I’ve found the relationship with editors usually pretty good. My current editors at Penguin and Random are really excellent, and I’ve also got a very good editor with my other publisher (a locally-based New Zealand company, more on that anon). The trick is professionalism – accepting their editorial advice; following due and proper process – accepting, in short, that publishing IS a business and needs to be approached appropriately. All of this may seem to stand at odds with author creativity, but on my experience it doesn’t create issues.


  1. On the topic of ‘product’, as a historian and author this story might make you smile, Matthew. My first book (2011) was a biographical narrative about Daniel, a New Zealand soldier and pioneer. Good historical background (properly researched and cited as my university background demanded), good family story, a twist in that the sons of the decorated soldier became conscientious objectors (one of whom was deported along with Archibald Baxter et al as one of The Fourteen) – all the drama you could hope for – and written like a novel from the viewpoint of the researcher.
    Whilst knowing my inexperience would be against me and looking for support, I approached three New Zealand publishers and was turned down by all of them. Not because I was new, but because – they said – no one reads New Zealand history any more! Really?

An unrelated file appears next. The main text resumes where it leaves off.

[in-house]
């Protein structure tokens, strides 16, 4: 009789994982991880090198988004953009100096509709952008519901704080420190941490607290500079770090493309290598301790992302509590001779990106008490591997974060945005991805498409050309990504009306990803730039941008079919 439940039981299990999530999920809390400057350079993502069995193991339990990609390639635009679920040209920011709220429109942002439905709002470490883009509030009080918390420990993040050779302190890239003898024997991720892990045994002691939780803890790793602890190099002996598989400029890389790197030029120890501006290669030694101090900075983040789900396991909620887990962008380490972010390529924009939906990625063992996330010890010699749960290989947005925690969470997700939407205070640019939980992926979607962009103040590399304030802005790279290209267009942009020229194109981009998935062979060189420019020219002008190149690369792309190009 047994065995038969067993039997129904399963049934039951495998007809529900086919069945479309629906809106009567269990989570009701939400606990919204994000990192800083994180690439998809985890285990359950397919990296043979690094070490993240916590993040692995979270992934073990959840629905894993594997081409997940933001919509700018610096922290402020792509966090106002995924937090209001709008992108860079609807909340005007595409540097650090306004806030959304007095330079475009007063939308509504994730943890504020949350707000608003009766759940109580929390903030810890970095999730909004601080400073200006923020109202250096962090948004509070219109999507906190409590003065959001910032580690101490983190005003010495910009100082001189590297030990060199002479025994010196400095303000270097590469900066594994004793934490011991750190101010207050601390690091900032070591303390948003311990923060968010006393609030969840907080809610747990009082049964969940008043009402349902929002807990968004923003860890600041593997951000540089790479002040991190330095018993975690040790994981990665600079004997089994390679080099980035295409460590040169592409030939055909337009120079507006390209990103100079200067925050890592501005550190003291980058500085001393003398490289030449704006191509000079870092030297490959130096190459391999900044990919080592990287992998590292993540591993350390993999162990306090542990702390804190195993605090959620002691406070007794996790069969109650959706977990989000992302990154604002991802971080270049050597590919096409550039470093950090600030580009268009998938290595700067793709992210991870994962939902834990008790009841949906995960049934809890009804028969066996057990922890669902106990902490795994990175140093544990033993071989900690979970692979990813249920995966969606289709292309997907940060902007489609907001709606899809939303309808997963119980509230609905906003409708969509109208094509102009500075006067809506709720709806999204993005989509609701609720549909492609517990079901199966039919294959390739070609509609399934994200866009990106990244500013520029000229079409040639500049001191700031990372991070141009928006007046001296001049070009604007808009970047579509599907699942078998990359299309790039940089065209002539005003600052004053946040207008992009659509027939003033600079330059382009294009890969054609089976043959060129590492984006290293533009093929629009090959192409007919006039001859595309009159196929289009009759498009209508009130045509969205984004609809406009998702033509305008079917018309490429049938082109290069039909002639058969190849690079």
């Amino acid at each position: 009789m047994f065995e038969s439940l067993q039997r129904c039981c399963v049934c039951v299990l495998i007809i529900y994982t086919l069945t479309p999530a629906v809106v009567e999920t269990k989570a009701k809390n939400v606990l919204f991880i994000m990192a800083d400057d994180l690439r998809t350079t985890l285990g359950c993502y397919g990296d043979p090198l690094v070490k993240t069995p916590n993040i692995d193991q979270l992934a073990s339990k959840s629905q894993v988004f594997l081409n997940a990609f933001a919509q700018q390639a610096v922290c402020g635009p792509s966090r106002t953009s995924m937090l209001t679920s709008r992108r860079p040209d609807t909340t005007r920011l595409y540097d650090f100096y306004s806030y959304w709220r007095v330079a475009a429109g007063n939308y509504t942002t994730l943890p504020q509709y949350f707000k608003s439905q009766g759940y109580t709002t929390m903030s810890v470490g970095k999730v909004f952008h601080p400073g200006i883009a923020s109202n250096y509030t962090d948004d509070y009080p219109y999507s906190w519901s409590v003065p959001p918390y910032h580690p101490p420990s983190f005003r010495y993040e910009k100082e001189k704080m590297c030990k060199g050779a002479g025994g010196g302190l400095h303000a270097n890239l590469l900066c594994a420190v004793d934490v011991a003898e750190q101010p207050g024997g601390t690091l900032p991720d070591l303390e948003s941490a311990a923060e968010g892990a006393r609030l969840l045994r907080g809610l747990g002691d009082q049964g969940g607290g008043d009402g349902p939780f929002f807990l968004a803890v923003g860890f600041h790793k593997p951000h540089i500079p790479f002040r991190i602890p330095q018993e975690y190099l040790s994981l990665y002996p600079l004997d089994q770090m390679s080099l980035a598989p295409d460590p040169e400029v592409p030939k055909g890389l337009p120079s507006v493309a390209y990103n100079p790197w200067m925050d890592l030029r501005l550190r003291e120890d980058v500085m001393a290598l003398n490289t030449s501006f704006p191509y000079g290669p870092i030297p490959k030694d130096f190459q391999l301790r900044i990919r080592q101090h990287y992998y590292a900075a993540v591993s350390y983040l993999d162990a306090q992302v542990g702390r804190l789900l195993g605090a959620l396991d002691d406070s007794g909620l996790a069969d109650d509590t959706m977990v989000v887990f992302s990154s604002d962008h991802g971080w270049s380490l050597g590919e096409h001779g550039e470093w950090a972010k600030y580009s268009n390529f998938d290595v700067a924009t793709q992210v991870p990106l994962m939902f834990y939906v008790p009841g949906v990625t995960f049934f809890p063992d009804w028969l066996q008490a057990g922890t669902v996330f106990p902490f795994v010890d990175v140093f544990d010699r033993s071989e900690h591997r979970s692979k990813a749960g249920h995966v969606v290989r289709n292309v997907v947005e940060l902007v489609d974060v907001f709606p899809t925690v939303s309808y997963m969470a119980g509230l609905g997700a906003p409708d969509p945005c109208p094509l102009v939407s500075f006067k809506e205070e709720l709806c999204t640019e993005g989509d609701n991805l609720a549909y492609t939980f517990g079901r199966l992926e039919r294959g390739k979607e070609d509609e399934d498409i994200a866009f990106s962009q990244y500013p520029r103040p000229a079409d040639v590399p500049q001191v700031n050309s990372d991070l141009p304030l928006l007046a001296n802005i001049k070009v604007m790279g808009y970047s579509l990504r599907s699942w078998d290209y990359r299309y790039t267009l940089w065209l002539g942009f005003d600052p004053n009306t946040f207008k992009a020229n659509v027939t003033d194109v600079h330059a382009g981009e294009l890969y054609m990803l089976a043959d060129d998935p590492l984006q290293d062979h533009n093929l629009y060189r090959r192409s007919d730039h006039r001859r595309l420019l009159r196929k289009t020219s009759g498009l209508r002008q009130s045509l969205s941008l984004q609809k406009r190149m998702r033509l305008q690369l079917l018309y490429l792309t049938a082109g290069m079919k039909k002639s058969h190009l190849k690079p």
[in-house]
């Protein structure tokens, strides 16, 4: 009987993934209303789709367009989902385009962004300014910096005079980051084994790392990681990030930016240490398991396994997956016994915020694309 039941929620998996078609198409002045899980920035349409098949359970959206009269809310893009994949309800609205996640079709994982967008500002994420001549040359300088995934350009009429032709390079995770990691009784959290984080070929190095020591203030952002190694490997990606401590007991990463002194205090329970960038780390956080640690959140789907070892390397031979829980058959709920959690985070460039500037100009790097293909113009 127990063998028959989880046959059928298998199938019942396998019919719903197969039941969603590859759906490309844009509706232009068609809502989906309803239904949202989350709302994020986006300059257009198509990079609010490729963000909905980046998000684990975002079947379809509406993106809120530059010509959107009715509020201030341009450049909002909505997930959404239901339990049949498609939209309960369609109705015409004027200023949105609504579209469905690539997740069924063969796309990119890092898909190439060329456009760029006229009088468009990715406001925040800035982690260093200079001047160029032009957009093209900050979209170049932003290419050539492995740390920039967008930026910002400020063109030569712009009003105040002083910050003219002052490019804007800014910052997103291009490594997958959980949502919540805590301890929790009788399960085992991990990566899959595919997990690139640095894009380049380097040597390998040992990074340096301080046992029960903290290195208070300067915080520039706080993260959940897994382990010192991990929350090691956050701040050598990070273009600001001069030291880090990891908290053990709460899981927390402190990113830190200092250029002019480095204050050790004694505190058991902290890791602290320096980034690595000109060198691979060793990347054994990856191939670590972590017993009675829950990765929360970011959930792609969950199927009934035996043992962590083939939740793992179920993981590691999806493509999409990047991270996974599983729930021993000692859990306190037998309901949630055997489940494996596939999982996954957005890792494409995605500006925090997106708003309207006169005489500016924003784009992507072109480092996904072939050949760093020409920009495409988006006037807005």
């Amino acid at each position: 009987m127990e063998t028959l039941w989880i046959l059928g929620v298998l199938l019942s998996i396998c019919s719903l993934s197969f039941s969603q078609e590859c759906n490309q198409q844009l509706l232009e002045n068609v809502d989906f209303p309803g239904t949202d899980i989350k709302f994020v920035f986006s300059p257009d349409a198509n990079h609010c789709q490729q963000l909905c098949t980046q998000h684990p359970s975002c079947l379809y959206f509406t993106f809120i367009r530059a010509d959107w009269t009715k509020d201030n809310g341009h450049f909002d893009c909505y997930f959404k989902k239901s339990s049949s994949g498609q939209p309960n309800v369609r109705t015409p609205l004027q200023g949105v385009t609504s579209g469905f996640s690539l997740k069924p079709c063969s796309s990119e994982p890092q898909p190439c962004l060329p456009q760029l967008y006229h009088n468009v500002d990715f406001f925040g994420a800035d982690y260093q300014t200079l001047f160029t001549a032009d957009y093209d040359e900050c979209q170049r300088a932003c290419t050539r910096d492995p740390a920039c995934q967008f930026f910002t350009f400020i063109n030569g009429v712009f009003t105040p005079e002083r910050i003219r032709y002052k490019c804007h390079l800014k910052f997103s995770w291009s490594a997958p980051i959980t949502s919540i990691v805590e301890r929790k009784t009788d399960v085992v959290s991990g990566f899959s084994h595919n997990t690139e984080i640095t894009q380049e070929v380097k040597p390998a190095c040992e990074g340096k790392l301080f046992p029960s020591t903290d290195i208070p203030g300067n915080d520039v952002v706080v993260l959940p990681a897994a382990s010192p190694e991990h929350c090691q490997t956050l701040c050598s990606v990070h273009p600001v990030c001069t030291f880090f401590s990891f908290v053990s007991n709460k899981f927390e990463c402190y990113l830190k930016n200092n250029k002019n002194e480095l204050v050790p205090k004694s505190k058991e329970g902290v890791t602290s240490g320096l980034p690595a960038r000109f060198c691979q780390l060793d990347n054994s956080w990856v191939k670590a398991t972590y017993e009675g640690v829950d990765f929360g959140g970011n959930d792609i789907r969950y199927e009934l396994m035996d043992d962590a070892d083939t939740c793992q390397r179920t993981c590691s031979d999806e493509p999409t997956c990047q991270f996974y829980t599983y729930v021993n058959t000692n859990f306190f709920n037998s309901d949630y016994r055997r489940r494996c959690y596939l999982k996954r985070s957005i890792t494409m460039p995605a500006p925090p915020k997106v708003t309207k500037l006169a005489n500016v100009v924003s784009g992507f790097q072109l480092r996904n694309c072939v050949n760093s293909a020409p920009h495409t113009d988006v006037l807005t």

My book was not considered a ‘product’ in demand.
    What should I write about if not the sort of books I want to read? Maybe I didn’t persevere long enough. Anyway, with the help of my writing group (Mairangi Writers), an editor and proof-reader and professional designer I indie-published in hard copy and e-book.
    My current book will also be indie-published – I don’t think a publisher would consider a story of family, secrets, genealogy, food and love a good enough ‘product’.


    1. The issue often isn’t that the book isn’t good enough – but that there won’t be enough market for a publisher to justify the cost of producing it. Publishing, at the end of the day, is a business. The cost-to-sales issue is especially true in New Zealand.where runs are low and a typical book might only shift 2000 copies (more like 1000 these days). I recall various discussions years ago with the editorial team at Reed NZ which boiled down to (a) the ‘golden age’ of military history in New Zealand came and went during the early 2000s; and (b) they often fielded manuscripts on a wide range of non-fiction, which were very good in themselves but which weren’t likely to see enough sales to justify the cost of producing them.

      A sad reality unfortunately, at which point it’s really only possible for an author to turn to private publication. And the Mairangi group is doing some fantastic work! Good luck for your book!